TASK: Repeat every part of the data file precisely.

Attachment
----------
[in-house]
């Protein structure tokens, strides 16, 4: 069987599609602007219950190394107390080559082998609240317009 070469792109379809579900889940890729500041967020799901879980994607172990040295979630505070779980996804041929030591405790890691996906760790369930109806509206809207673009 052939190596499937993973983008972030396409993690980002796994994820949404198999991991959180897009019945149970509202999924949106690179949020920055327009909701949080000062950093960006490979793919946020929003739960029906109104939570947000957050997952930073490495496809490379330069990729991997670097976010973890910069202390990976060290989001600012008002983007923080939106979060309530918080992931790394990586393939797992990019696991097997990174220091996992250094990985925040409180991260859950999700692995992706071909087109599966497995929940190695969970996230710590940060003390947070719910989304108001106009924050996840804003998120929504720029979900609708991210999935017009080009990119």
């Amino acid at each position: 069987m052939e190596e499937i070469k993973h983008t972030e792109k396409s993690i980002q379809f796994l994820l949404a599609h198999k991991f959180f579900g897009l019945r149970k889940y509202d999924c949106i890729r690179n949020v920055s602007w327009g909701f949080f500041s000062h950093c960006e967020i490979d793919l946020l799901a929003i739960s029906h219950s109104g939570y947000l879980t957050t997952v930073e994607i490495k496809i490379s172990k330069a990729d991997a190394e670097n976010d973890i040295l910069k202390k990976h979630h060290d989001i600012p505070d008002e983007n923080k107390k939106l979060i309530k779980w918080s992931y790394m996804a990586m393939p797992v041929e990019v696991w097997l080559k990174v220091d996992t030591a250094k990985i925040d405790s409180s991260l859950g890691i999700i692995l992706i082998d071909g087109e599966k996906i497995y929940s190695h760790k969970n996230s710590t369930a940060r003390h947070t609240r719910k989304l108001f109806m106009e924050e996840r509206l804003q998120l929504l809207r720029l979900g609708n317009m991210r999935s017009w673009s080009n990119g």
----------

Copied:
[in-house]
């Protein structure tokens, strides 16, 4: 069987599609602007219950190394107390080559082998609240317009 070469792109379809579900889940890729500041967020799901879980994607172990040295979630505070779980996804041929030591405790890691996906760790369930109806509206809207673009 052939190596499937993973983008972030396409993690980002796994994820949404198999991991959180897009019945149970509202999924949106690179949020920055327009909701949080000062950093960006490979793919946020929003739960029906109104939570947000957050997952930073490495496809490379330069990729991997670097976010973890910069202390990976060290989001600012008002983007923080939106979060309530918080992931790394990586393939797992990019696991097997990174220091996992250094990985925040409180991260859950999700692995992706071909087109599966497995929940190695969970996230710590940060003390947070719910989304108001106009924050996840804003998120929504720029979900609708991210999935017009080009990119």
């Amino acid at each position: 069987m052939e190596e499937i070469k993973h983008t972030e792109k396409s993690i980002q379809f796994l994820l949404a599609h198999k991991f959180f579900g897009l019945r149970k889940y509202d999924c949106i890729r690179n949020v920055s602007w327009g909701f949080f500041s000062h950093c960006e967020i490979d793919l946020l799901a929003i739960s029906h219950s109104g939570y947000l879980t957050t997952v930073e994607i490495k496809i490379s172990k330069a990729d991997a190394e670097n976010d973890i040295l910069k202390k990976h979630h060290d989001i600012p505070d008002e983007n923080k107390k939106l979060i309530k779980w918080s992931y790394m996804a990586m393939p797992v041929e990019v696991w097997l080559k990174v220091d996992t030591a250094k990985i925040d405790s409180s991260l859950g890691i999700i692995l992706i082998d071909g087109e599966k996906i497995y929940s190695h760790k969970n996230s710590t369930a940060r003390h947070t609240r719910k989304l108001f109806m106009e924050e996840r509206l804003q998120l929504l809207r720029l979900g609708n317009m991210r999935s017009w673009s080009n990119g």